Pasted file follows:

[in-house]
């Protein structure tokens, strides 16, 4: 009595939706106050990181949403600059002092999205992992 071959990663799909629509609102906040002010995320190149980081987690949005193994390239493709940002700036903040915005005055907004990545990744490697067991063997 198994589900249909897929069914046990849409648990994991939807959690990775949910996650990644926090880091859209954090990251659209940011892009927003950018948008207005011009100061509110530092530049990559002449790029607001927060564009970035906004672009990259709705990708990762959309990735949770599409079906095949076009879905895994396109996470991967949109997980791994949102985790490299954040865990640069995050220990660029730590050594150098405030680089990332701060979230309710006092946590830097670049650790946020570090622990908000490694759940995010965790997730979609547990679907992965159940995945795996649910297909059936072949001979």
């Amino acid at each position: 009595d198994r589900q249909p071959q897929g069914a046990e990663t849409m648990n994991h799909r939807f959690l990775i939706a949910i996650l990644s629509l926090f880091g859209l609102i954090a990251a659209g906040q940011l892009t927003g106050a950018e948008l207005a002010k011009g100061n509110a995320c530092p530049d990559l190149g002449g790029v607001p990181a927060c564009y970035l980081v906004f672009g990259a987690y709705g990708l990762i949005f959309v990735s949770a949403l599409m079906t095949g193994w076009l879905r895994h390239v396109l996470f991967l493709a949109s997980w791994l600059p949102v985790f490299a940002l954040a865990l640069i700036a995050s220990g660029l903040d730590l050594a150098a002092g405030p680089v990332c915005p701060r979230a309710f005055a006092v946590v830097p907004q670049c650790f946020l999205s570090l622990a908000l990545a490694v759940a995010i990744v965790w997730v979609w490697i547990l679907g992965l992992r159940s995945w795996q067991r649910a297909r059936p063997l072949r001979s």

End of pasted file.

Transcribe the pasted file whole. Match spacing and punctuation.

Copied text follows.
[in-house]
């Protein structure tokens, strides 16, 4: 009595939706106050990181949403600059002092999205992992 071959990663799909629509609102906040002010995320190149980081987690949005193994390239493709940002700036903040915005005055907004990545990744490697067991063997 198994589900249909897929069914046990849409648990994991939807959690990775949910996650990644926090880091859209954090990251659209940011892009927003950018948008207005011009100061509110530092530049990559002449790029607001927060564009970035906004672009990259709705990708990762959309990735949770599409079906095949076009879905895994396109996470991967949109997980791994949102985790490299954040865990640069995050220990660029730590050594150098405030680089990332701060979230309710006092946590830097670049650790946020570090622990908000490694759940995010965790997730979609547990679907992965159940995945795996649910297909059936072949001979």
């Amino acid at each position: 009595d198994r589900q249909p071959q897929g069914a046990e990663t849409m648990n994991h799909r939807f959690l990775i939706a949910i996650l990644s629509l926090f880091g859209l609102i954090a990251a659209g906040q940011l892009t927003g106050a950018e948008l207005a002010k011009g100061n509110a995320c530092p530049d990559l190149g002449g790029v607001p990181a927060c564009y970035l980081v906004f672009g990259a987690y709705g990708l990762i949005f959309v990735s949770a949403l599409m079906t095949g193994w076009l879905r895994h390239v396109l996470f991967l493709a949109s997980w791994l600059p949102v985790f490299a940002l954040a865990l640069i700036a995050s220990g660029l903040d730590l050594a150098a002092g405030p680089v990332c915005p701060r979230a309710f005055a006092v946590v830097p907004q670049c650790f946020l999205s570090l622990a908000l990545a490694v759940a995010i990744v965790w997730v979609w490697i547990l679907g992965l992992r159940s995945w795996q067991r649910a297909r059936p063997l072949r001979s």